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Iranian Grand Ayatollah Casts Doubt On 'Repressive' Leader


Grand Ayatollah Hossein Ali Montazeri, who was once a designated successor to Iranian revolutionary leader Ayatollah Ruhollah Khomeini, at his home in Qom in 2005.

Grand Ayatollah Hossein Ali Montazeri, who was once a designated successor to Iranian revolutionary leader Ayatollah Ruhollah Khomeini, at his home in Qom in 2005.

Iranian philosopher, cleric, and activist Mohsen Kadivar has blogged the responses to what he describes as five "fundamental questions" about the legitimacy of Iran's current government. He posed those questions in the form of a dialogue with his former teacher in Qom, Grand Ayatollah Hossein Ali Montazeri, a long-time thorn in the side of the Iranian authorities and a symbol for many of internal opposition to Supreme Leader Ali Khamenei.

Here's a rough translation of Kadivar's post:

The first questions the legitimacy of an individual who has lost his capacity for justice and trusteeship. (Editor's note: This is an allusion to the Khomeini principle of velayat-e faqih, or guardianship of the jurists.)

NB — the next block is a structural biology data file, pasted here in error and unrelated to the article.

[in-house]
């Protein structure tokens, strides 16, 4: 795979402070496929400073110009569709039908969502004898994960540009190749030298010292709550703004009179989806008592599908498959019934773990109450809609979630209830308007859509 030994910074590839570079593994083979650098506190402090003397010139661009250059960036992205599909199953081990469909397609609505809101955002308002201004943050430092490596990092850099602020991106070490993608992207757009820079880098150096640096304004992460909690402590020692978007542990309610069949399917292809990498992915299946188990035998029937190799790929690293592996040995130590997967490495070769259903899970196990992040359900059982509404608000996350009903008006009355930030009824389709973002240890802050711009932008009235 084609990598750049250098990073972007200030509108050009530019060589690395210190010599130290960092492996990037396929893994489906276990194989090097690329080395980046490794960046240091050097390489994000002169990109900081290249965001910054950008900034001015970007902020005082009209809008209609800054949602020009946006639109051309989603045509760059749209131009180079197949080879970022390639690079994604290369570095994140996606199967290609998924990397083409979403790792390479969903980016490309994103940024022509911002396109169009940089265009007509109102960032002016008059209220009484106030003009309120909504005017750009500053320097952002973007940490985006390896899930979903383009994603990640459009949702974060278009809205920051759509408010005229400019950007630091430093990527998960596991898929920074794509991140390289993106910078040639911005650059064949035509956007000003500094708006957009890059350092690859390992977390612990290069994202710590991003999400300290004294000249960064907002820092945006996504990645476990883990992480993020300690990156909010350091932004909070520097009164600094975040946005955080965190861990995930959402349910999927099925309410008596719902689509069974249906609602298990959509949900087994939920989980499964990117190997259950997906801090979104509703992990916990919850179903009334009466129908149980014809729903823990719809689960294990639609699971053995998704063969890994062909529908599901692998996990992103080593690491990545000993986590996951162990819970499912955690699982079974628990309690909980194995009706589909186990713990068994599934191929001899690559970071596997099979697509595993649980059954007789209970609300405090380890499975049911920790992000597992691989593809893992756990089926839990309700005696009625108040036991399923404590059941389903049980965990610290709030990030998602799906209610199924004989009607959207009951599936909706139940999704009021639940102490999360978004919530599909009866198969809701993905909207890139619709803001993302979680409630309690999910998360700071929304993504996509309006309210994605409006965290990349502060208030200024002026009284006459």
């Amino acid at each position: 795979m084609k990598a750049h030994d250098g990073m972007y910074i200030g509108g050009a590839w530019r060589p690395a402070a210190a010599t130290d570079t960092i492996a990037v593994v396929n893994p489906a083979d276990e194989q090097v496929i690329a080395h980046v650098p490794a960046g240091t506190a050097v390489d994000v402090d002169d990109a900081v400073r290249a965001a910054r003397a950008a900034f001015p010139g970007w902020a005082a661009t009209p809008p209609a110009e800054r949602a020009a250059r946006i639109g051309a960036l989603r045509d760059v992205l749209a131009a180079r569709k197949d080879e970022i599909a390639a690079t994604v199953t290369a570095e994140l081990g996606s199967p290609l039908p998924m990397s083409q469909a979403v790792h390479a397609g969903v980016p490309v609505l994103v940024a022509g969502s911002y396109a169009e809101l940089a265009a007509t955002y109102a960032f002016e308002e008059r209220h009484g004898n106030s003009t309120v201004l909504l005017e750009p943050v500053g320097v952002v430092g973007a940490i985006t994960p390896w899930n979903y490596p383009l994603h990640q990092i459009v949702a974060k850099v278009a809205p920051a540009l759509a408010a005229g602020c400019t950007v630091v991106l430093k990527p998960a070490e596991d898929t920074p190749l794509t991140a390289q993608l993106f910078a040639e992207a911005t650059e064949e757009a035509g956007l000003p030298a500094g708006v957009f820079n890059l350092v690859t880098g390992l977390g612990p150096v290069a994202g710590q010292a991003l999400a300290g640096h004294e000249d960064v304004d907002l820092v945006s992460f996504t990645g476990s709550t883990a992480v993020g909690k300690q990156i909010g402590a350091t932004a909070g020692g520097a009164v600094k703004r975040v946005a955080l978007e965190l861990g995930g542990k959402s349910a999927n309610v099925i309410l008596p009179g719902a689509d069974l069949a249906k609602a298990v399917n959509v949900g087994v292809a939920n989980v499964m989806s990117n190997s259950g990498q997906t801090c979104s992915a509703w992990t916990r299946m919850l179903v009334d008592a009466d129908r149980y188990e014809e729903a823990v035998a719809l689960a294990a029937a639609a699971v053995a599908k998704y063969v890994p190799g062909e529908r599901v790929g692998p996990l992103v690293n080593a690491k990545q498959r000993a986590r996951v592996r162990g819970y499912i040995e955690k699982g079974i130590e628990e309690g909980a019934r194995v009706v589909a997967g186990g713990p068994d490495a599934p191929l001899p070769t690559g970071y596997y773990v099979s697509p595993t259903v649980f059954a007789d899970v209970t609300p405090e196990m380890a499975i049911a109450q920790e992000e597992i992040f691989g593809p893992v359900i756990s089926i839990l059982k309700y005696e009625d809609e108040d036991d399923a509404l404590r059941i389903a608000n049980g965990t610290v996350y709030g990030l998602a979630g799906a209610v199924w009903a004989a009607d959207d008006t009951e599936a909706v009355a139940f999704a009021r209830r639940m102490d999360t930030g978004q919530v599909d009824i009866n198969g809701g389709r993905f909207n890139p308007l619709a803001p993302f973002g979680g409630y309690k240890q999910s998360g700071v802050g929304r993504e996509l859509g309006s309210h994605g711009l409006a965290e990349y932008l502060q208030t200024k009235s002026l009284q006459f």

The grand ayatollah responds that, under both Shari'a law and the standard of logic, the loss of such capacities results in the demolition of the principles of velayat-e faqih, spontaneously and without outside impetus. Such an individual's orders are then a result of frustration and he has no legitimacy.

The second question is about how people are obliged to respond to such a person.

The response is that people should reject his legitimacy in a way that exacts the lowest cost and is mindful of peaceful actions.

The third question concerns the commission of any of Shi'a Islam's 11 biggest sins and legitimacy in a position of authority.

The response is that the commission of any of those major sins or any continuance in committing them is the clearest sign of a lack of ability to serve as guardian.

The fourth question concerns attempts by some to cite the protection of the Islamic state to justify suppressing people's efforts to defend their own rights.

The response is that an Islamic state cannot be protected through violence.

The fifth question is about what Shari'a law says are the signs of suppressive guardianship.

The response is that a leader who fails to respect Shari'a law, promotes violence, and rejects the public's demands is a clear sign of oppressive guardianship and that leader is oppressive. The recognition of those signs is the responsibility, firstly, of Islamic jurists (experts in religious law) and, secondly, of ordinary people.



-- translated for RFE/RL by Mazyar Mokfi
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